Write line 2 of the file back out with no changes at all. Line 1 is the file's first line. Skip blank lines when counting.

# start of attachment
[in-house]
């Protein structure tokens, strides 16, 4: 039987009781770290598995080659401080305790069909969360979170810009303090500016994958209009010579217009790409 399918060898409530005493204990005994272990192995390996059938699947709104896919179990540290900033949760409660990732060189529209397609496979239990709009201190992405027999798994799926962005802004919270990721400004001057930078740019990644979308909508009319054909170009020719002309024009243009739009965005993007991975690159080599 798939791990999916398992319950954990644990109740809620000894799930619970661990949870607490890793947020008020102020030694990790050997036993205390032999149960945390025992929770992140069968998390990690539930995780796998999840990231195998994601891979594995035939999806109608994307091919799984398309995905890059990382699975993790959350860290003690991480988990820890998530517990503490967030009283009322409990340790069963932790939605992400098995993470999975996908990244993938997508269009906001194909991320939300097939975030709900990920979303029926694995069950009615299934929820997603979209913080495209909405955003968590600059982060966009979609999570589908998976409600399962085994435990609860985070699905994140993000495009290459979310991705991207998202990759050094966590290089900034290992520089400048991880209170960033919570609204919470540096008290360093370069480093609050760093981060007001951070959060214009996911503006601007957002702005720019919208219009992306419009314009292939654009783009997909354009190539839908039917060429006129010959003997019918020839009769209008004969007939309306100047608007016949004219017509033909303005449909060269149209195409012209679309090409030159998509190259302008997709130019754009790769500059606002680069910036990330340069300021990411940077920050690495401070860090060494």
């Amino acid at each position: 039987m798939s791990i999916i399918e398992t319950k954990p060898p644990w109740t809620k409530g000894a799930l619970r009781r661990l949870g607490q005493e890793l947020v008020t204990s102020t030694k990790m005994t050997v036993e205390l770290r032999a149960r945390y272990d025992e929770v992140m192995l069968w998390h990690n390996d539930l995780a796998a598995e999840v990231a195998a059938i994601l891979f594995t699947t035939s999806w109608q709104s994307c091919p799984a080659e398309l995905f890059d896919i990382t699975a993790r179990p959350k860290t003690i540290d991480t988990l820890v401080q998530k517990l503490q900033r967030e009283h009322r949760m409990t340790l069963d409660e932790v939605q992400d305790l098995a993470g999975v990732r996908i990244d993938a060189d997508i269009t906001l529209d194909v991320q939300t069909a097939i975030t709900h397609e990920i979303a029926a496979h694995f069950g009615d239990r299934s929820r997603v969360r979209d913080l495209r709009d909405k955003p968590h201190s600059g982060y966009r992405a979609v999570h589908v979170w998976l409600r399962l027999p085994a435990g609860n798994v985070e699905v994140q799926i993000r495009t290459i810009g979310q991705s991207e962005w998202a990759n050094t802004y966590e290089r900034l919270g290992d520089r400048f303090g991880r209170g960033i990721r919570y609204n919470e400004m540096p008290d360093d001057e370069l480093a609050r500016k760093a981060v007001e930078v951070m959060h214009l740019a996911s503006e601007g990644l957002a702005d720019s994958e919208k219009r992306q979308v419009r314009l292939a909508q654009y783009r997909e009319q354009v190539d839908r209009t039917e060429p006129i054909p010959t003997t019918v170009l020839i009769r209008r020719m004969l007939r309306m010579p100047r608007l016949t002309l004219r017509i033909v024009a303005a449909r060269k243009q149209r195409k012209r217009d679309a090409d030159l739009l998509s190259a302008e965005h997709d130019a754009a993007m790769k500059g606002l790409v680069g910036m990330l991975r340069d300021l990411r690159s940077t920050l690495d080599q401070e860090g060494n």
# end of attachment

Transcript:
């Protein structure tokens, strides 16, 4: 039987009781770290598995080659401080305790069909969360979170810009303090500016994958209009010579217009790409 399918060898409530005493204990005994272990192995390996059938699947709104896919179990540290900033949760409660990732060189529209397609496979239990709009201190992405027999798994799926962005802004919270990721400004001057930078740019990644979308909508009319054909170009020719002309024009243009739009965005993007991975690159080599 798939791990999916398992319950954990644990109740809620000894799930619970661990949870607490890793947020008020102020030694990790050997036993205390032999149960945390025992929770992140069968998390990690539930995780796998999840990231195998994601891979594995035939999806109608994307091919799984398309995905890059990382699975993790959350860290003690991480988990820890998530517990503490967030009283009322409990340790069963932790939605992400098995993470999975996908990244993938997508269009906001194909991320939300097939975030709900990920979303029926694995069950009615299934929820997603979209913080495209909405955003968590600059982060966009979609999570589908998976409600399962085994435990609860985070699905994140993000495009290459979310991705991207998202990759050094966590290089900034290992520089400048991880209170960033919570609204919470540096008290360093370069480093609050760093981060007001951070959060214009996911503006601007957002702005720019919208219009992306419009314009292939654009783009997909354009190539839908039917060429006129010959003997019918020839009769209008004969007939309306100047608007016949004219017509033909303005449909060269149209195409012209679309090409030159998509190259302008997709130019754009790769500059606002680069910036990330340069300021990411940077920050690495401070860090060494």